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Day in Engineering History Archive - November 28

Day in Engineering History November 28 Archive - RF CafeNovember 28

1895: The first automobile race took place between Chicago and Waukegan, IL, with six cars, and the winner averaged 7 mph on the 55-mile course. 1900: The American League, consisting of eight baseball teams, was organized in Philadelphia. 1925: The Grand Ole Opry in Nashville made its radio debut on station WSM. 1923: First shortwave (109 meters) transatlantic DX established by radio amateur Léon Deloy (call sign 8AB) in Nice, France, with F. H. Schnell (1MO) in Hartford, Connecticut, USA. 1954: Italian-born Nobel physicist Enrico Fermi died. 1963: Cape Canaveral was renamed Cape Kennedy. 1964: The United States launched the space probe Mariner 4 on a course to Mars. 1994: Norway rejected membership in the European Union for a second time. 1995: The federal 55 mph speed limit was eliminated by Bill Clinton. 2000: The eighth tar drop fell in the University of Queensland pitch drop experiment. 2010: Samuel T. Cohen, designer of the neutron bomb, died.

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Note: These historical tidbits have been collected from various sources, mostly on the Internet. As detailed in this article, there is a lot of wrong information that is repeated hundreds of times because most websites do not validate with authoritative sources. On RF Cafe, events with hyperlinks have been verified. Many years ago, I began commemorating the birthdays of notable people and events with special RF Cafe logos. Where available, I like to use images from postage stamps from the country where the person or event occurred. Images used in the logos are often from open source websites like Wikipedia, and are specifically credited with a hyperlink back to the source where possible. Fair Use laws permit small samples of copyrighted content.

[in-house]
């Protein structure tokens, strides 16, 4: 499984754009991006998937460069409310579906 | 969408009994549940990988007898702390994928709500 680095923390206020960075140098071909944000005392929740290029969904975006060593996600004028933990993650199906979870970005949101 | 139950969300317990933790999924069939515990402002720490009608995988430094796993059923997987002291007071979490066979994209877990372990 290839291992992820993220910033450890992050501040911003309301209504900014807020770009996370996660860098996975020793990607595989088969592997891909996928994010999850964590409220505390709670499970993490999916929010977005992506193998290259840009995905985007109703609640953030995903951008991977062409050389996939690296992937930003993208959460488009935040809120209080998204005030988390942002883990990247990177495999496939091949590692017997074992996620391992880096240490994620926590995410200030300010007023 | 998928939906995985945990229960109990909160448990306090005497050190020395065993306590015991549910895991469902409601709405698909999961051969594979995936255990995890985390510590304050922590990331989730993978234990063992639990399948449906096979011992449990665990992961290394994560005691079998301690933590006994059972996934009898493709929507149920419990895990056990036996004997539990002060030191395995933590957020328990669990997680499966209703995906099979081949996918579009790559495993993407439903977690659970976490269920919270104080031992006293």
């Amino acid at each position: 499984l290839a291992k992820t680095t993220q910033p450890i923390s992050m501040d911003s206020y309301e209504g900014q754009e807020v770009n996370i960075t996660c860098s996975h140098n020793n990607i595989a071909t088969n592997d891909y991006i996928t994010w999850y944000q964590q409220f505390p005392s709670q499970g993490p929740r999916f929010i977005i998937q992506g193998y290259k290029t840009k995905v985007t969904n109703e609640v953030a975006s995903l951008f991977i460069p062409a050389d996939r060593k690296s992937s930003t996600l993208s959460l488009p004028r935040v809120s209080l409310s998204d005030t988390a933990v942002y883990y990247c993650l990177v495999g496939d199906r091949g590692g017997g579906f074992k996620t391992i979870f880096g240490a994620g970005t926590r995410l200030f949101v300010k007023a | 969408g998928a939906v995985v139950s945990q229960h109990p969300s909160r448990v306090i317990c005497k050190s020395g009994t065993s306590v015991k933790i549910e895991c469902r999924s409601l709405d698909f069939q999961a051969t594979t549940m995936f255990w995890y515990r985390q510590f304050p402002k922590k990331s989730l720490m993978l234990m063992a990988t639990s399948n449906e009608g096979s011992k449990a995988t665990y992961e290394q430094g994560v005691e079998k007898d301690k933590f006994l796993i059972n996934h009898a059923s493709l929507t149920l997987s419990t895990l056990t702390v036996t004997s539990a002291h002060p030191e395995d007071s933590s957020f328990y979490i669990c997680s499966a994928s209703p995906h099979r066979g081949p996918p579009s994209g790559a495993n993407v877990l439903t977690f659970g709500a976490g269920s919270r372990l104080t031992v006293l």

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RF Cafe began life in 1996 as "RF Tools" in an AOL screen name web space totaling 2 MB. Its primary purpose was to provide me with ready access to commonly needed formulas and reference material while performing my work as an RF system and circuit design engineer. The Internet was still largely an unknown entity at the time and not much was available in the form of WYSIWYG ...

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